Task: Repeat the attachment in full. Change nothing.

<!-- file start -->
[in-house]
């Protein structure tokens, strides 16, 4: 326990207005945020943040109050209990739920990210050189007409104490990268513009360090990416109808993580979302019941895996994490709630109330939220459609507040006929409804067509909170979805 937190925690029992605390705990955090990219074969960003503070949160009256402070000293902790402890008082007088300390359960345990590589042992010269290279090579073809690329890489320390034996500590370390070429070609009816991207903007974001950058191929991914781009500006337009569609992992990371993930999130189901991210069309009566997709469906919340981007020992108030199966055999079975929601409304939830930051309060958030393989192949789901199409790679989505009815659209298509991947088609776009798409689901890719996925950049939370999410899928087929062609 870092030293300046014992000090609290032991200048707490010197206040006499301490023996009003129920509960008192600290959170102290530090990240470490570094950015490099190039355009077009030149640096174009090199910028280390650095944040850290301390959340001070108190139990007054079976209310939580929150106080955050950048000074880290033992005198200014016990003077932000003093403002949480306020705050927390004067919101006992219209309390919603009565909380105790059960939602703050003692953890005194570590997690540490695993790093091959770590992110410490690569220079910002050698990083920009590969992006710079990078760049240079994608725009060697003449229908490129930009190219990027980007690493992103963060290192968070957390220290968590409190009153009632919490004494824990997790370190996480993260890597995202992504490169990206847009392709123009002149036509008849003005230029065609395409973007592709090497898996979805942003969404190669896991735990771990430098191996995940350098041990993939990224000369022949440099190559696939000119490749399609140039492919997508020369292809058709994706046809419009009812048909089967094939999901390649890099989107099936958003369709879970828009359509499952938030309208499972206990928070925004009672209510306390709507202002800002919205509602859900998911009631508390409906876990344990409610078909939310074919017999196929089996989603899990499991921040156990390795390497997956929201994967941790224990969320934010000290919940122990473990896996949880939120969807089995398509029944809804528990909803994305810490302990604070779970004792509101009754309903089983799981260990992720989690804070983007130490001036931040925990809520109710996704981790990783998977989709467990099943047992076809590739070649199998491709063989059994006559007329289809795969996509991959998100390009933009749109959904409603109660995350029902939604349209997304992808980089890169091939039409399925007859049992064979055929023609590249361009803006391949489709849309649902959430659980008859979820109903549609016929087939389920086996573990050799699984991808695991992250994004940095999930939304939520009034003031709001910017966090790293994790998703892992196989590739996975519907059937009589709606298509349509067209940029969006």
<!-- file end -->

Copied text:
[in-house]
């Protein structure tokens, strides 16, 4: 326990207005945020943040109050209990739920990210050189007409104490990268513009360090990416109808993580979302019941895996994490709630109330939220459609507040006929409804067509909170979805 937190925690029992605390705990955090990219074969960003503070949160009256402070000293902790402890008082007088300390359960345990590589042992010269290279090579073809690329890489320390034996500590370390070429070609009816991207903007974001950058191929991914781009500006337009569609992992990371993930999130189901991210069309009566997709469906919340981007020992108030199966055999079975929601409304939830930051309060958030393989192949789901199409790679989505009815659209298509991947088609776009798409689901890719996925950049939370999410899928087929062609 870092030293300046014992000090609290032991200048707490010197206040006499301490023996009003129920509960008192600290959170102290530090990240470490570094950015490099190039355009077009030149640096174009090199910028280390650095944040850290301390959340001070108190139990007054079976209310939580929150106080955050950048000074880290033992005198200014016990003077932000003093403002949480306020705050927390004067919101006992219209309390919603009565909380105790059960939602703050003692953890005194570590997690540490695993790093091959770590992110410490690569220079910002050698990083920009590969992006710079990078760049240079994608725009060697003449229908490129930009190219990027980007690493992103963060290192968070957390220290968590409190009153009632919490004494824990997790370190996480993260890597995202992504490169990206847009392709123009002149036509008849003005230029065609395409973007592709090497898996979805942003969404190669896991735990771990430098191996995940350098041990993939990224000369022949440099190559696939000119490749399609140039492919997508020369292809058709994706046809419009009812048909089967094939999901390649890099989107099936958003369709879970828009359509499952938030309208499972206990928070925004009672209510306390709507202002800002919205509602859900998911009631508390409906876990344990409610078909939310074919017999196929089996989603899990499991921040156990390795390497997956929201994967941790224990969320934010000290919940122990473990896996949880939120969807089995398509029944809804528990909803994305810490302990604070779970004792509101009754309903089983799981260990992720989690804070983007130490001036931040925990809520109710996704981790990783998977989709467990099943047992076809590739070649199998491709063989059994006559007329289809795969996509991959998100390009933009749109959904409603109660995350029902939604349209997304992808980089890169091939039409399925007859049992064979055929023609590249361009803006391949489709849309649902959430659980008859979820109903549609016929087939389920086996573990050799699984991808695991992250994004940095999930939304939520009034003031709001910017966090790293994790998703892992196989590739996975519907059937009589709606298509349509067209940029969006």